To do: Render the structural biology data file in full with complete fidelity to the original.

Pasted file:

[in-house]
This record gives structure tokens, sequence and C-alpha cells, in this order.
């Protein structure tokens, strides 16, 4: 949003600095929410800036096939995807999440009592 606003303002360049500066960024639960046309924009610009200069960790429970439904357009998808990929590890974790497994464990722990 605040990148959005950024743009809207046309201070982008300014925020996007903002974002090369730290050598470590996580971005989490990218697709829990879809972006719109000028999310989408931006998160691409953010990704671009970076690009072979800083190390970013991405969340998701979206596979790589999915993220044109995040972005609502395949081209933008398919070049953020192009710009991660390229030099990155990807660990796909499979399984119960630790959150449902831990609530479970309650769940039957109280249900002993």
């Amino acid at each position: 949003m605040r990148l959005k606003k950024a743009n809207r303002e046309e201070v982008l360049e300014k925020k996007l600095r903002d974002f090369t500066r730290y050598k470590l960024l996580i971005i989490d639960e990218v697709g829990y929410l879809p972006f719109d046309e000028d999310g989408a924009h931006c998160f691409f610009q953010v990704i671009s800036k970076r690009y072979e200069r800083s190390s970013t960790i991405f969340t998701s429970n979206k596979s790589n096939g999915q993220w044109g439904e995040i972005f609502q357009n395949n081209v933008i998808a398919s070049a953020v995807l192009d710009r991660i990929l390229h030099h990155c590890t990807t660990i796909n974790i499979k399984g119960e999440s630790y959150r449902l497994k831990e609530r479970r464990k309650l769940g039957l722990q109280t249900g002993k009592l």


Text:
[in-house]
This record gives structure tokens, sequence and C-alpha cells, in this order.
């Protein structure tokens, strides 16, 4: 949003600095929410800036096939995807999440009592 606003303002360049500066960024639960046309924009610009200069960790429970439904357009998808990929590890974790497994464990722990 605040990148959005950024743009809207046309201070982008300014925020996007903002974002090369730290050598470590996580971005989490990218697709829990879809972006719109000028999310989408931006998160691409953010990704671009970076690009072979800083190390970013991405969340998701979206596979790589999915993220044109995040972005609502395949081209933008398919070049953020192009710009991660390229030099990155990807660990796909499979399984119960630790959150449902831990609530479970309650769940039957109280249900002993």
């Amino acid at each position: 949003m605040r990148l959005k606003k950024a743009n809207r303002e046309e201070v982008l360049e300014k925020k996007l600095r903002d974002f090369t500066r730290y050598k470590l960024l996580i971005i989490d639960e990218v697709g829990y929410l879809p972006f719109d046309e000028d999310g989408a924009h931006c998160f691409f610009q953010v990704i671009s800036k970076r690009y072979e200069r800083s190390s970013t960790i991405f969340t998701s429970n979206k596979s790589n096939g999915q993220w044109g439904e995040i972005f609502q357009n395949n081209v933008i998808a398919s070049a953020v995807l192009d710009r991660i990929l390229h030099h990155c590890t990807t660990i796909n974790i499979k399984g119960e999440s630790y959150r449902l497994k831990e609530r479970r464990k309650l769940g039957l722990q109280t249900g002993k009592l």